One by one, the dozen or so states which had either already implemented work requirement programs for Medicaid expansion enrollees or which were planning on doing so have either "delayed" or dropped those requirements entirely, either by force due to a federal judge ruling against them, or "voluntarily" due to them seeing the writing on the wall and realizing that a federal judge was going to rule against them in the near future.
Every state except one, that is: Utah.
Utah passed ACA Medicaid expansion solidly back in 2018...and they passed a "clean" version, which was supposed to mean anyone earning up to 138% of the Federal Poverty Line would be eligible, and the program wouldn't have any barriers or hurdles like work requirements and so forth.
(sigh) Honestly not sure why I'm bothering posting this. Anyone who doesn't understand that the only promises Trump keeps are the racist, xenophobic, homophobic, misogynistic, antisemitic and corrupt ones by this point is either a complete idiot or willfully ignorant:
The Trump administration wants to slash billions of dollars in federal support from Medicaid, food stamps and other safety net programs for the poor, while largely sparing the Medicare program that benefits seniors.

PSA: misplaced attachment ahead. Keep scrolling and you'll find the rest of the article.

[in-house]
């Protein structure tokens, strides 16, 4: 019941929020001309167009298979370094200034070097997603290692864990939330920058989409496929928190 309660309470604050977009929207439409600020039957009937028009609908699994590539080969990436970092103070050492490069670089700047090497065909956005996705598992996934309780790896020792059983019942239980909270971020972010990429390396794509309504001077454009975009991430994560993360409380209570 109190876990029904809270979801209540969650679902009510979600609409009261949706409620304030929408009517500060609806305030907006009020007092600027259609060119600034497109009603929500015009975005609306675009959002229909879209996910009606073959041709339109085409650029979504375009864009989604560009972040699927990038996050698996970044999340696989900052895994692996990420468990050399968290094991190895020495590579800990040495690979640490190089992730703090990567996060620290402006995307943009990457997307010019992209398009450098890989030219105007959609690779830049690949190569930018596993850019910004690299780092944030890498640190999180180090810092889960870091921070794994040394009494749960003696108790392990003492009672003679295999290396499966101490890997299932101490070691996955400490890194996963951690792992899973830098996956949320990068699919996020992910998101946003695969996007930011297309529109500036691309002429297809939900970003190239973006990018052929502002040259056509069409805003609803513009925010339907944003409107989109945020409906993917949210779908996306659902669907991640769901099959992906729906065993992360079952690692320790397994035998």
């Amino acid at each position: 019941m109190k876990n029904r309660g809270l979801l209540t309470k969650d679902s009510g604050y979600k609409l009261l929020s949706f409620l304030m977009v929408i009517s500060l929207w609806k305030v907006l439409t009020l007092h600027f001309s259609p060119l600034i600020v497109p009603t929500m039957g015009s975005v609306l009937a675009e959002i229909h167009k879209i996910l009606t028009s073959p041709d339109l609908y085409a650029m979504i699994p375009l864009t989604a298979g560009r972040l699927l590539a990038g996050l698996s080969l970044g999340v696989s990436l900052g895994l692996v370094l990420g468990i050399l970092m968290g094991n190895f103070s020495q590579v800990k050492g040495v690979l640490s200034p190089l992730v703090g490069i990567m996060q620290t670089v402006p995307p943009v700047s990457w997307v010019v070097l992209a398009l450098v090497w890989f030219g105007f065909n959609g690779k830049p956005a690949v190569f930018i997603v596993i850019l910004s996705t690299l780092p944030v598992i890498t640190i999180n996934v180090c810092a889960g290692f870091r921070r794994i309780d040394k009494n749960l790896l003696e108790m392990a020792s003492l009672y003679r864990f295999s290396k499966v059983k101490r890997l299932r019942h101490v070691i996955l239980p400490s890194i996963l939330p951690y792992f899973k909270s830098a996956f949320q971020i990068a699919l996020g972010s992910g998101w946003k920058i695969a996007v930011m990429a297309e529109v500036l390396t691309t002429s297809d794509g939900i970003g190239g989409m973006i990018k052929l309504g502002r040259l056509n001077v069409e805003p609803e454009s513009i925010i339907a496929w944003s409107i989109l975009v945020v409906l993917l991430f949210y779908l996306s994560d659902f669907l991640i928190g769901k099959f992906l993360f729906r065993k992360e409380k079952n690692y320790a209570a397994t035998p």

Trump administration finalizing Medicaid block grant plan targeting Obamacare
The plan is guaranteed to enrage critics and invite attacks from Democrats in an election year.
The Trump administration is finalizing a plan to let states convert a chunk of Medicaid funding to block grants, even as officials remain divided over how to sell the controversial change to the safety net health program.
CMS Administrator Seema Verma plans to issue a letter soon explaining how states could seek waivers to receive defined payments for adults covered by Obamacare's Medicaid expansion, according to seven people with knowledge of the closely guarded effort. An announcement is tentatively slated for the end of next week, more than one year after Verma and her team began developing the plan.
Former Republican Gov. Matt Bevin’s controversial plan to impose work requirements and monthly premiums for many Kentucky Medicaid recipients is no more, Democratic Gov. Andy Beshear announced Monday.
(Monday = Last Monday; this is from a week ago)
In one of his first major moves as the 63rd governor of Kentucky, Beshear signed an executive order Monday rescinding Bevin’s Kentucky HEALTH plan, which sought to impose strict work requirements for able-bodied, working-age adults. It would have ended health coverage for an estimated 95,000 Kentuckians.
Yes, that's right: Not only did they lop 50,000 people out of the loop entirely, the other 90 - 100K enrollees will also be subject to...wait for it...work requirements. Well...sort of; keep reading.
First, it looks like they'll have to apply to at least 48 employers as well. So...what, if they get hired by the first one they still have to apply with 47 more?
Note that it says "and" before the fourth item, not "or"...which means all of them will have to register online, complete a training assessment, apply to at least 48 companies and complete an online training course.